The Romans were known as great builders and many of the buildings they made are still around today, 2000 years later!


They had their own distinctive style of architecture (which had been adapted from the Ancient Greeks). This was noticeable for using pillars for temples, and using arches and domes such as on aqueducts, viaducts or triumphant arches.

Roman column. Photo by Federico Garcia on Unsplash

Roman aquaduct - Pont du Gard, France by Jonathan Gross is licensed under CC BY-ND 2.0

The Pont du Gard, carried water 50km to the city of Nimes in France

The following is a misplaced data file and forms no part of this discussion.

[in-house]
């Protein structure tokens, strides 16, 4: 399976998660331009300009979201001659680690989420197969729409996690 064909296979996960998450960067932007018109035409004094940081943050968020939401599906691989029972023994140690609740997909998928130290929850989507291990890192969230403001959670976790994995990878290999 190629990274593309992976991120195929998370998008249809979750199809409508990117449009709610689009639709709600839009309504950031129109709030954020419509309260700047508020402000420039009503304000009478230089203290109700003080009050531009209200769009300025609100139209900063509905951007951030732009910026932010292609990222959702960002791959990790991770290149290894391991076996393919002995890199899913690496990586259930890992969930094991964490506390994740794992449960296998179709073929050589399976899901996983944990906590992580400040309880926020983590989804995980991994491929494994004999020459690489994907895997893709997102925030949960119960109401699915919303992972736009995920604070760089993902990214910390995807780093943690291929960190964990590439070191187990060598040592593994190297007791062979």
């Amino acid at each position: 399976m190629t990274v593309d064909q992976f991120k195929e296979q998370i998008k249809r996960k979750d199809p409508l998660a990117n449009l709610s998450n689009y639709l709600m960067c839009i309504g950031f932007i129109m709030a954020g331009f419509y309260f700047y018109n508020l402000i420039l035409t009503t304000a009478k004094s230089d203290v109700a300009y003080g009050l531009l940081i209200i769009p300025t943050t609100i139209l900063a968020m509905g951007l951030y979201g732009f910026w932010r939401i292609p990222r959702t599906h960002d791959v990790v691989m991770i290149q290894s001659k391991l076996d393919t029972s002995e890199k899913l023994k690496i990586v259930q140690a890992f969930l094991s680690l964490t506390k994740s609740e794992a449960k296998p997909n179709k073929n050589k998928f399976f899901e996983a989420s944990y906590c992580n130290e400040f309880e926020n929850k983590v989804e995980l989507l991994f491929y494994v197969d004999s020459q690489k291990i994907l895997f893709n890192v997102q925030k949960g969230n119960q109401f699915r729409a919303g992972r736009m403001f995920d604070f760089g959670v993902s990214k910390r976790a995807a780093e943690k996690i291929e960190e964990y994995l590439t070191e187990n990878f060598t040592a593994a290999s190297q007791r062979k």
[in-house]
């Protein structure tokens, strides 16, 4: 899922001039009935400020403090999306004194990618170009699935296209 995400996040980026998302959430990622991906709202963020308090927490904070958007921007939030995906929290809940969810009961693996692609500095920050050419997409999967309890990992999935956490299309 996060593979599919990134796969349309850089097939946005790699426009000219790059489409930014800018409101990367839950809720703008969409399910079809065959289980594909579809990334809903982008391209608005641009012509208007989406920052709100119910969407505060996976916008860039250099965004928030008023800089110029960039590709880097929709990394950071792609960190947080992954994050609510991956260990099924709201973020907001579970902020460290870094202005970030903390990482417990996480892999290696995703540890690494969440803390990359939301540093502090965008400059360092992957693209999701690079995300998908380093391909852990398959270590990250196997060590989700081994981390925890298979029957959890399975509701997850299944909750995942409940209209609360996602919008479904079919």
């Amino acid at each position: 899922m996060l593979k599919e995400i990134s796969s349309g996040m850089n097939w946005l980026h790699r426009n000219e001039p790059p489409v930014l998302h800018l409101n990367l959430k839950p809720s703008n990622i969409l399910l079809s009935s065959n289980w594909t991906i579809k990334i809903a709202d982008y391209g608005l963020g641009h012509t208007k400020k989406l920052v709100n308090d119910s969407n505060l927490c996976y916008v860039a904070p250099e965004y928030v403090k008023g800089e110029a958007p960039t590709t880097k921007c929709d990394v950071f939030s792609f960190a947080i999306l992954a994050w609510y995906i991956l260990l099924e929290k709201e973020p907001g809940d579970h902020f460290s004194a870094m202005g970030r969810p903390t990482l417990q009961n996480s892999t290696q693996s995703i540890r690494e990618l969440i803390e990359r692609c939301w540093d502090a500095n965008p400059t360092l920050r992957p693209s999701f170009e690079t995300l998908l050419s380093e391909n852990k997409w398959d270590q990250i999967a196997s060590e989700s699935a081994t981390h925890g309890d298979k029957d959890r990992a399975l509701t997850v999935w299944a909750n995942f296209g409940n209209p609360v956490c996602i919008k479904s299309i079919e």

Aqueducts were used to carry water into towns and were built with a very small slope so the water would gradually flow downhill, and these often covered distances of over 30 kilometres. The towns also had sewers.

Very straight roads were built as the quickest way between two towns. These roads were built using many layers of stone and rubble, making the roads very strong and long lasting. The roads had a hump in the middle, so that rain could run off the surface.


The routes of these roads still exist today and are used as the course of modern roads, and are easily recognised as they are very straight. Every mile a stone would be placed along the road, which were called “milestones”.